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Ringside doctors’ group recommends suspending all events due to COVID-19, even as more sports look to WWE model

Nassau Coliseum Photo by Bruce Bennett/Getty Images

Word on the pro wrestling rumor mill is that WWE will continue to produce new wrestling content for television despite the increasing number of stay-at-home and shelter-in-place orders being enforced by states as the U.S. deals with the coronavirus pandemic.

Although reports vary by source on the where and when of Vince McMahon’s company’s plan, they agree the WWE will not be going on hiatus. Instead, it looks like WWE will opt to continue operating with the precautions they used to film shows up to and including WrestleMania 36, the April 6 edition of Raw, and the episode of NXT airing tomorrow night (April 8): limiting the number of personnel in the building at any one time, medical screening for all who enter the work site, controlling/limiting who they have contact with when they’re not working, and allowing personnel uncomfortable with taking part the option not to.

Their approach has drawn some criticism, but it also seems to be a potential model for other professional sports organizations - especially with even an optimist like President Donald Trump saying it’ll be August or September before fans can possibly attend live events.

UFC President Dana White claims he’s secured a private island location where he plans to hold MMA fights. The NBA is reportedly considering a tournament where star players will compete in the playground game H-O-R-S-E. And Major League Baseball allegedly has a plan to conduct the beginning or possible all of their season in Arizona with players shuttled between games and quarantined living quarters.

Into the debate comes this statement from the Association of Ringside Physicians. When discussing this statement on Wrestling Observer Radio, Dave Meltzer specified that “combat sports” includes pro wrestling for the ARP. Emphasis is mine:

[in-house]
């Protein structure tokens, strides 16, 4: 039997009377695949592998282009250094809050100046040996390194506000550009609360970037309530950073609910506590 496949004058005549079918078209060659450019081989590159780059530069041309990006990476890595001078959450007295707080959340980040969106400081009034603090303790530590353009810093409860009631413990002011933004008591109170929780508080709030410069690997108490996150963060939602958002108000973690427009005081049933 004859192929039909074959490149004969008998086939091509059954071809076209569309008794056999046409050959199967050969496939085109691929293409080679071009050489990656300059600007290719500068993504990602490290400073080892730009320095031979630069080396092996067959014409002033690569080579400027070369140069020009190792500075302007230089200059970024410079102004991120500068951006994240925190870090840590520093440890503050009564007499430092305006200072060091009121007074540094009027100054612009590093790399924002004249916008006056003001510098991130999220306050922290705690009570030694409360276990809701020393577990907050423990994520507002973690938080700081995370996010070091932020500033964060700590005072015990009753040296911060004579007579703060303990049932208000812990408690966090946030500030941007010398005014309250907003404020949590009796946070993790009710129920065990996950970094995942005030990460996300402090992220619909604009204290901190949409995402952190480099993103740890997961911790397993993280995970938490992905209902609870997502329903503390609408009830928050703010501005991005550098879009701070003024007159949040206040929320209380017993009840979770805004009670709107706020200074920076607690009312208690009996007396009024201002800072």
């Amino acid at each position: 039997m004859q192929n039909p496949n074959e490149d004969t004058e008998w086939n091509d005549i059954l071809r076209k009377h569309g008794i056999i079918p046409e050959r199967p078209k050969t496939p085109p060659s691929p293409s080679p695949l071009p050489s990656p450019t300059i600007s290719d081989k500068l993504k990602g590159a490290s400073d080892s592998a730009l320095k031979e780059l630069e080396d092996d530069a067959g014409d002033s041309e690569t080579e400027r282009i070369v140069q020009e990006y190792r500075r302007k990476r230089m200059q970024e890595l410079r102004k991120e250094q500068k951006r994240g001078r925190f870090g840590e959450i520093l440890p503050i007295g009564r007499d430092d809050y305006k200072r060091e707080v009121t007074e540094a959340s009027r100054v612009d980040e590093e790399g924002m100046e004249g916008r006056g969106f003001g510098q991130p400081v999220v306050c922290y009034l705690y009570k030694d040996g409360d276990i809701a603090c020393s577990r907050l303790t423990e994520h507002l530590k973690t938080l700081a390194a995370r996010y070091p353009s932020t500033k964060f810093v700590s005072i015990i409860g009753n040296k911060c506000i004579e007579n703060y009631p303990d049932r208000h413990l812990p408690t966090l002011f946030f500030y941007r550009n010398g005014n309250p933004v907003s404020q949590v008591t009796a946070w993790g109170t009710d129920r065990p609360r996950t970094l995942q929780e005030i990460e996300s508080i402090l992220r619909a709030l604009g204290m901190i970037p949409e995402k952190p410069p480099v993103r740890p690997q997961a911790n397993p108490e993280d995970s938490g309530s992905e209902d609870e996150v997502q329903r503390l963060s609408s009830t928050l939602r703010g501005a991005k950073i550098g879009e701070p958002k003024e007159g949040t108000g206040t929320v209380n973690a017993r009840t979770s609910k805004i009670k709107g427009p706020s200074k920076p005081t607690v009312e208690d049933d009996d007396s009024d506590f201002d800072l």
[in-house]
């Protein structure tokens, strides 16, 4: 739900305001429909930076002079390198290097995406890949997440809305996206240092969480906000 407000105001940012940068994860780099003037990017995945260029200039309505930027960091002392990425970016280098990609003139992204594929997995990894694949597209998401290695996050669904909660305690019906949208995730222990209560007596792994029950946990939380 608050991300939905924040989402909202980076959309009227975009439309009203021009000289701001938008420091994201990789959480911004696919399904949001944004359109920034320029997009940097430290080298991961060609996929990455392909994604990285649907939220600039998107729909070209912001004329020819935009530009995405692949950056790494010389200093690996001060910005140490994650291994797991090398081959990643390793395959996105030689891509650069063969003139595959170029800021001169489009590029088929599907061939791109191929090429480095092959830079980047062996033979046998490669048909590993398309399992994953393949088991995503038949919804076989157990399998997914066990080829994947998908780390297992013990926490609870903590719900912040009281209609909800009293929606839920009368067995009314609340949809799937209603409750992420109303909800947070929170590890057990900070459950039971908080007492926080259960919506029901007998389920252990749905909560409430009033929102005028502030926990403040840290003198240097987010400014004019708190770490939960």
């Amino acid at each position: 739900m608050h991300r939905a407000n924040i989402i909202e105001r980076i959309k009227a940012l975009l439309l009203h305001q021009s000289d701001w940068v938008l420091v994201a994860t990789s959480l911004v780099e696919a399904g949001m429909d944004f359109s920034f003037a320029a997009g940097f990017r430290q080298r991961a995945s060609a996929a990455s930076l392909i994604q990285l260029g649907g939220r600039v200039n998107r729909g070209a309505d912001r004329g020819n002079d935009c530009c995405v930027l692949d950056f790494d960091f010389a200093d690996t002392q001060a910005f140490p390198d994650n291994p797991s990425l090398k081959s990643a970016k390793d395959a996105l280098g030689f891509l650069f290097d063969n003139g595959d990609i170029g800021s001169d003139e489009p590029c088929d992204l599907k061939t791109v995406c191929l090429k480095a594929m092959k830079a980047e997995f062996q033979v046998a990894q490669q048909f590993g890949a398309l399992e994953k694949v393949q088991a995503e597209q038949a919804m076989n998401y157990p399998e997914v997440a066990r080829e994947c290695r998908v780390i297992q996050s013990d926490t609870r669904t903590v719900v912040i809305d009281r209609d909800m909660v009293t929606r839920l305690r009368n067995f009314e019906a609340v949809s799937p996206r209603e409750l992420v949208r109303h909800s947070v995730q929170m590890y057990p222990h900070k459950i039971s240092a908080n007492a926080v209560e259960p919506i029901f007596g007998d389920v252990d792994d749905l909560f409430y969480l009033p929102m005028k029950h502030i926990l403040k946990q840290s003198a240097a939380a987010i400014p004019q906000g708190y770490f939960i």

The Association of Ringside Physicians has been actively following the recommendations of the CDC as well as other professional medical societies concerned with the spread of COVID-19, or novel coronavirus.

Sporting events across the world have been cancelled in response to the increased risk of infection and transmission by participants, fans, officials, and support staff.

It is our recommendation that all combat sporting events be postponed until further notice. This includes any and all events, regardless of the number of people involved. Any combat sport taking place during this global pandemic places the athletes, officials, and anyone else involved in the event under unnecessary risk of infection and transmission of Covid-19. In addition, combat sports athletes often require medical attention after a bout, and we do not wish to see any additional strain on an already overwhelmed medical system.

We continue to monitor this ever-evolving situation, and our thoughts continue to be with those who have been and will be affected by this disease.

Our organization remains steadfast in our mission: to serve, protect, and educate all involved in combative sports.

Despite this, there are obviously other doctors and medical professionals signing off on WWE’s plans, and similar ones. ESPN’s report on baseball’s plan - which involves a lot more people and locations than anything WWE or AEW has done - says MLB has the support of federal officials at the Centers for Disease Control and Prevention, and the National Institutes of Health.

When even the experts disagree on the correct course of action, it’s next to impossible for lay people to know what’s right. We just have to hope that whatever wrestling and other organized sports entertainment operations do to make money and entertain us during this unprecedented time doesn’t do more harm than good.

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